The perception of measures to reduce the push factors of juvenile crime in South African schools: A Case study of two schools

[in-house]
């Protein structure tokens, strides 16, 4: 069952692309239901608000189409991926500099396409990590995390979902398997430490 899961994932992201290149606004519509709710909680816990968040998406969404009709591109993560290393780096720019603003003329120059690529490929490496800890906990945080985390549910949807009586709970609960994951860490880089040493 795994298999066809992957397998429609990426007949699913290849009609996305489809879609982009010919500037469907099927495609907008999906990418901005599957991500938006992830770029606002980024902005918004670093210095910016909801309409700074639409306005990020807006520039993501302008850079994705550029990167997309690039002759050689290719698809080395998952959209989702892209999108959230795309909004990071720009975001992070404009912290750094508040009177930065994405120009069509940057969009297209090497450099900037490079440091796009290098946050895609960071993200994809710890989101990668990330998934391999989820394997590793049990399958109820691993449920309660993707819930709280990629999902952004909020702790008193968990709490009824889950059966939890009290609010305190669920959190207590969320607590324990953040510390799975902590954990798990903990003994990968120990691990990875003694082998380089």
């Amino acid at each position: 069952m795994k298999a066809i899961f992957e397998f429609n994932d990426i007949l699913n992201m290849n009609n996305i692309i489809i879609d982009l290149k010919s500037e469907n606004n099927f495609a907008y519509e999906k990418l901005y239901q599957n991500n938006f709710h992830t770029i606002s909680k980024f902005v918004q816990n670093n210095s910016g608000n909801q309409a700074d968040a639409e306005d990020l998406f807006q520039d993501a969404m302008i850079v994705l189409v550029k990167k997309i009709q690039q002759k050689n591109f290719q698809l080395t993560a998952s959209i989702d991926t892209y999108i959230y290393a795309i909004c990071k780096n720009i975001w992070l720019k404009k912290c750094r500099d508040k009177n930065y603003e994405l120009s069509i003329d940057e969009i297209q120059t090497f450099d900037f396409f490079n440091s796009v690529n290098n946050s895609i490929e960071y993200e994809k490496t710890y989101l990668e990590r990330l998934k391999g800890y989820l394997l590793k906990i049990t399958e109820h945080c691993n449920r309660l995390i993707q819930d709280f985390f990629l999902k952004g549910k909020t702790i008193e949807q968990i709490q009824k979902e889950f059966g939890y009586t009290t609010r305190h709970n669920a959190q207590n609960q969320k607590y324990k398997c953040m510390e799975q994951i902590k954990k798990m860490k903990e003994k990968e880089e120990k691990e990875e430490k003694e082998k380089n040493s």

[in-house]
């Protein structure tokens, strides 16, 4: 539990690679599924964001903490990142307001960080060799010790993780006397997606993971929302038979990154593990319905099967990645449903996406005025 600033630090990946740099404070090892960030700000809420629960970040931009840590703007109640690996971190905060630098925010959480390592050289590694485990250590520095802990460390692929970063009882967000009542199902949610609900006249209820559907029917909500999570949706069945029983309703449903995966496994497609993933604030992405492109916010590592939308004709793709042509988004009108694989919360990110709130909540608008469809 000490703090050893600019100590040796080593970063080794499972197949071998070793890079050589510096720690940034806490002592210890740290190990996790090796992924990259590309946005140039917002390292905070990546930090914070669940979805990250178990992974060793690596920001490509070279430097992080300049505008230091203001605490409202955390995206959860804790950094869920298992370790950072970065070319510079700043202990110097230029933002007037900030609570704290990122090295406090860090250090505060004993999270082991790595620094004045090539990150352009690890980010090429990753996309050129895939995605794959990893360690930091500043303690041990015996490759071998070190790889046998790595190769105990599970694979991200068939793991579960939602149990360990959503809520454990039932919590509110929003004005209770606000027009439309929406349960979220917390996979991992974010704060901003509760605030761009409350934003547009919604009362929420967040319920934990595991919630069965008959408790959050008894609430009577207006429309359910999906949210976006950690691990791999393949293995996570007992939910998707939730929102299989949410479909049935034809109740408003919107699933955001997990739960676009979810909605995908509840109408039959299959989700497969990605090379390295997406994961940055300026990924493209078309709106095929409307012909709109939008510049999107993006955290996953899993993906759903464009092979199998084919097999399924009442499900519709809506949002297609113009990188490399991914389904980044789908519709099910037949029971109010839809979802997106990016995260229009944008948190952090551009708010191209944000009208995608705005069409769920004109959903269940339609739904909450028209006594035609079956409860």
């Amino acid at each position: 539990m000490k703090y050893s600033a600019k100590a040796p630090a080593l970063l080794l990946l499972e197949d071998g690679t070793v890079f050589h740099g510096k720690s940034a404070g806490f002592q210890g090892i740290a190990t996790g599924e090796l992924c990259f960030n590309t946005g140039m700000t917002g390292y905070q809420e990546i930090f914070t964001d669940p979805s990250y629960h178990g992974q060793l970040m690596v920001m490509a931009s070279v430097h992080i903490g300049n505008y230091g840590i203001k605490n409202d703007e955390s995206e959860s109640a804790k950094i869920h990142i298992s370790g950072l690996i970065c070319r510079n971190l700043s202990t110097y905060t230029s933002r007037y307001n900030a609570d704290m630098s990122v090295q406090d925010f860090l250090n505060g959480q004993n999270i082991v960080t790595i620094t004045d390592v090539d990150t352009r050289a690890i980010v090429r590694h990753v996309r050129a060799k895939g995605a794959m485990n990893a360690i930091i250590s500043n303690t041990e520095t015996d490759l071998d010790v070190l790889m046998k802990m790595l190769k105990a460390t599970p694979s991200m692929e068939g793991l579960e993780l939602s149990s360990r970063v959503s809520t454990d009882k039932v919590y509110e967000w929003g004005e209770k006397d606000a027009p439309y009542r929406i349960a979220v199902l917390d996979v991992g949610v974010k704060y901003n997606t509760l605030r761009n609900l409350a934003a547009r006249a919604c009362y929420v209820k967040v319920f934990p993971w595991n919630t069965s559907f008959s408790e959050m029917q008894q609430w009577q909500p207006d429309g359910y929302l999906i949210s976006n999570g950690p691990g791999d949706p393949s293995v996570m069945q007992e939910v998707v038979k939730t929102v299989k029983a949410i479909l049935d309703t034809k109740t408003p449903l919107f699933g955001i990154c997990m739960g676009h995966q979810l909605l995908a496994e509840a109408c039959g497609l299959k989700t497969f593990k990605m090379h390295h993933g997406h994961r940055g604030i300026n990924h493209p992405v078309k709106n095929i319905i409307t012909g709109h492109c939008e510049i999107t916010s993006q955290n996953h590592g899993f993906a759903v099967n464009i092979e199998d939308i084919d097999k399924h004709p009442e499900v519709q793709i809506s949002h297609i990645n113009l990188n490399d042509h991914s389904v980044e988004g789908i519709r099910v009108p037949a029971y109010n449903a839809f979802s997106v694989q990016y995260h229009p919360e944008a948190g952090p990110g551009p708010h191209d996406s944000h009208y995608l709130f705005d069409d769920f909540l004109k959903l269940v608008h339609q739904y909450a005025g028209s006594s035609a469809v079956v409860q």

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The African Charter on the Rights and Welfare of the Child (2000) emphasizes that all actions which pertains to children should be in their best interest and this includes the welfare of learners in schools. This study sought to explore the perception of measures to reduce the push factors of juvenile crime in two South African schools. A Social Learning Theory was employed as the theoretical lens for this study and a qualitative case study approach, which is explorative and descriptive in nature, was also used. An interview schedule was used to collect data focusing on in-depth interviews and focus group discussions with participants as well as key informants. Convenience sampling, which is a non- probability type of sampling that entails the selection of samples based on their convenience and accessibility was used given the sensitive aspect of this particular study, especially on the identification of research participants. A sample of seven focus groups consisting of seven participants was drawn from the entire population of two selected schools in order to have a minimum of 49 representatives from each school. Audio recordings and transcribed verbatim were analyzed by the researcher as data collection technique. A thematic analysis, which looks across all data to identify common issues and recurring themes, was used. This research sought to be ethically considerate, adhering to codes such as confidentiality, informed consent, voluntary participation and others. Findings indicate that five crimes (substance use, stealing, bullying, physical fights and gangster activity) identified as recurring themes during the general preliminary investigation of juvenile crimes were also identified as common crimes at the two selected schools. Another observation in this study was that school juvenile offenders are generally cognisant of push factors of juvenile crime in schools, but are less informed when it comes to assimilating push factors with measures to reduce juvenile crimes.